Stop signs are a form of traffic control used to assign the right-of-way at intersections; they are not intended to be used as speed control devices. Studies have shown that unwarranted all-way stop signs are ineffective for traffic calming purposes. It has been found that:

  • Stop compliance is poor at unwarranted multi-way stop signs.
  • It creates higher traffic speeds between stop signs.
  • It creates a false sense of safety for pedestrians because they expect the cars to stop.
  • It actually may increase speeds some distance from intersections.
  • It results in more frequent rear-end collisions caused by a low percentage of motorists who actually do come to a complete stop.
  • Potential risk to pedestrians especially children and seniors crossing an intersection, since not all motorists approaching an intersection will stop.

Based on the Ontario Traffic Manual, there are established criteria for all-way stop control based upon the numbers of pedestrians and vehicles sharing an intersection, the collision history and visibility. When these criteria are followed, risks are minimized, and new safety concerns are not created. 

Can we slow down traffic by lowering the speed limit?

Speed limits on Town roads, similar to other municipalities, follows the Transportation Association of Canada (TAC) procedure. Artificially lowering speed limits do not act as traffic calming measures for the following reasons:

  • Posted speed limits for roadways are established based upon engineering criteria in relation to roadway characteristics.
  • Posted speed limits not matching characteristics of the roadway lead to motorist frustration and foster aggressive driving behaviours.
  • Compliance with an artificially reduced speed is only achieved with consistent and visible police enforcement, a resource which is not always available.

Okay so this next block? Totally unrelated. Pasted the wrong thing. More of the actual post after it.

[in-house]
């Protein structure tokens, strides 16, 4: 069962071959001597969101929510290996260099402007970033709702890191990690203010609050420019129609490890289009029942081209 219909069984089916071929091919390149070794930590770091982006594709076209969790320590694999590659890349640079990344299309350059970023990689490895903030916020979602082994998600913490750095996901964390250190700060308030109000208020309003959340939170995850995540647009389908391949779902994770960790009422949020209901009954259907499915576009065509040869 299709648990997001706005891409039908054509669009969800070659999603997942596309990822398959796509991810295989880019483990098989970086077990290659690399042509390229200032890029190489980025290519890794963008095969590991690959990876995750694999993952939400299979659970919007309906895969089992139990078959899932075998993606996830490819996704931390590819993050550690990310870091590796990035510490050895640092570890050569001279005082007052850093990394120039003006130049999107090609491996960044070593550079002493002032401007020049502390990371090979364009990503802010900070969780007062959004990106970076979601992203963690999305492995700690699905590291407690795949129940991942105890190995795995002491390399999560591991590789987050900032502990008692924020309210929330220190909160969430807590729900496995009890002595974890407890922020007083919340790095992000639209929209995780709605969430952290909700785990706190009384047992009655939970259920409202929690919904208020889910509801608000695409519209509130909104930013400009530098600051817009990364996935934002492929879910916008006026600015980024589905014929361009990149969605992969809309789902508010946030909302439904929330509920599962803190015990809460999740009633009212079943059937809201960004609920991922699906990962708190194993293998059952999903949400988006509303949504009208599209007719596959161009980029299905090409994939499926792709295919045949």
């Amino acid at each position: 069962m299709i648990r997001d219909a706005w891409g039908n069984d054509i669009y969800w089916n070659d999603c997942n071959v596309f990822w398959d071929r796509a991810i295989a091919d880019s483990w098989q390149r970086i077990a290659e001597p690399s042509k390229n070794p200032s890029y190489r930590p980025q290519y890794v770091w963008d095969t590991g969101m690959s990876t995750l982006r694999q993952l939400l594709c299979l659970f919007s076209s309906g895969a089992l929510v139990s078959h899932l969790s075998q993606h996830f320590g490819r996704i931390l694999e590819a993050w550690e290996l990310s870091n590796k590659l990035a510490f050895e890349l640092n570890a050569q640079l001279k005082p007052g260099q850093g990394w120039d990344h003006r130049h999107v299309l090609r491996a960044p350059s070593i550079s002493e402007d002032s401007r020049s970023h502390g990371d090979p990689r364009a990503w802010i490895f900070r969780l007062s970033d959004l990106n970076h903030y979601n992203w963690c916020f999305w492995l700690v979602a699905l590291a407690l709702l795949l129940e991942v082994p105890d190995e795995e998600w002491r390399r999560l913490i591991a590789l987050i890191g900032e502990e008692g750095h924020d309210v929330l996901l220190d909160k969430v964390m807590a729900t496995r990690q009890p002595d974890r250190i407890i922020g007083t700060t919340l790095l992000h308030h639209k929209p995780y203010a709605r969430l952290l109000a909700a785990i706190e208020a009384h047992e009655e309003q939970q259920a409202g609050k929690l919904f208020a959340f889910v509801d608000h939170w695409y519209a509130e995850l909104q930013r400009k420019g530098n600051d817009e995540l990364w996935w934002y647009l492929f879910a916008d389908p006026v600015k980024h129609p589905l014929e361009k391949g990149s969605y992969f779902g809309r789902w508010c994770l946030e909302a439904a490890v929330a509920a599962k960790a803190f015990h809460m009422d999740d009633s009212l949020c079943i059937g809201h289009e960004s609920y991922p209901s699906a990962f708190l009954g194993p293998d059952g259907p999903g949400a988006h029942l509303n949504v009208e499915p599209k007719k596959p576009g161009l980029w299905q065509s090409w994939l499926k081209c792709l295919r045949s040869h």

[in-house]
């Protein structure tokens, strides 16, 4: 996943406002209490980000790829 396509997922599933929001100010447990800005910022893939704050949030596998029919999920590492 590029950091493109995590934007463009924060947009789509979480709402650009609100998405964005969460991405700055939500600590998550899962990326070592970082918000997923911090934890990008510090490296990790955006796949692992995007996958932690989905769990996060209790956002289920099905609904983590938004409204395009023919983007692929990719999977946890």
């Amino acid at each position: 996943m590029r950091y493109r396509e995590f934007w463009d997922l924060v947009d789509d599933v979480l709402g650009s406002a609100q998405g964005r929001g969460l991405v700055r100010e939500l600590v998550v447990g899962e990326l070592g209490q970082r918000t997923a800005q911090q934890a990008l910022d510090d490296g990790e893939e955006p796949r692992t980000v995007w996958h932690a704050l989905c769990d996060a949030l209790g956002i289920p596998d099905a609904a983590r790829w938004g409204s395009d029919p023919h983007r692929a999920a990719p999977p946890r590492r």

• Collisions, when they occur, can be more significant due to the differences in speed between vehicles.
  • Pedestrians may perceive the roadway to be safer due to the reduced speed limit; and this false sense of security may lead pedestrians that are crossing the roadway to not be as cautious as they would be otherwise.

Why Not Put Speed Humps Everywhere?

Speed humps have been suggested as one of the measures for reducing traffic speed on streets. However, speed humps cause a wide range of other serious issues that have resulted in their reduction in use and even removal in some municipalities.

  • Speed humps reduce speed for all traffic, including emergency vehicles and thus increase response times in emergencies.
  • Speed humps have also been known to cause injuries to Emergency Services personnel and the public at large. Elderly and disabled people have difficulty with speed humps as they can cause injury and pain to those with spinal problems.
  • Speed humps cause increased noise from braking/ acceleration and have negative effects on snow plowing and removal,
  • Finally, speed humps are effective on local streets with a short stretch of the road and not long roadways as drivers tend to speed up at mid-blocks to make up for their perceived lost time.

Also, following the Transportation Associate of Canada (TAC) Guidelines, speed humps can only be installed where:

  • The speed limit is 50km/h or less.
  • The road has an urban cross-section including curb and gutter. It is not effective on rural roads.

Speed humps cannot be installed at the following locations:

  • Small turning radius curves and other areas with limited sight distances.
  • Grade over 8%.

To this end, speed humps will only be implemented where a severe traffic problem exists.

Contact Us

Contact Transportation Engineering Division at if you have any questions on Caledon's Traffic Calming program. You may also call OPP, If you observe a dangerous act of aggressive driving at 1-888-310-1122.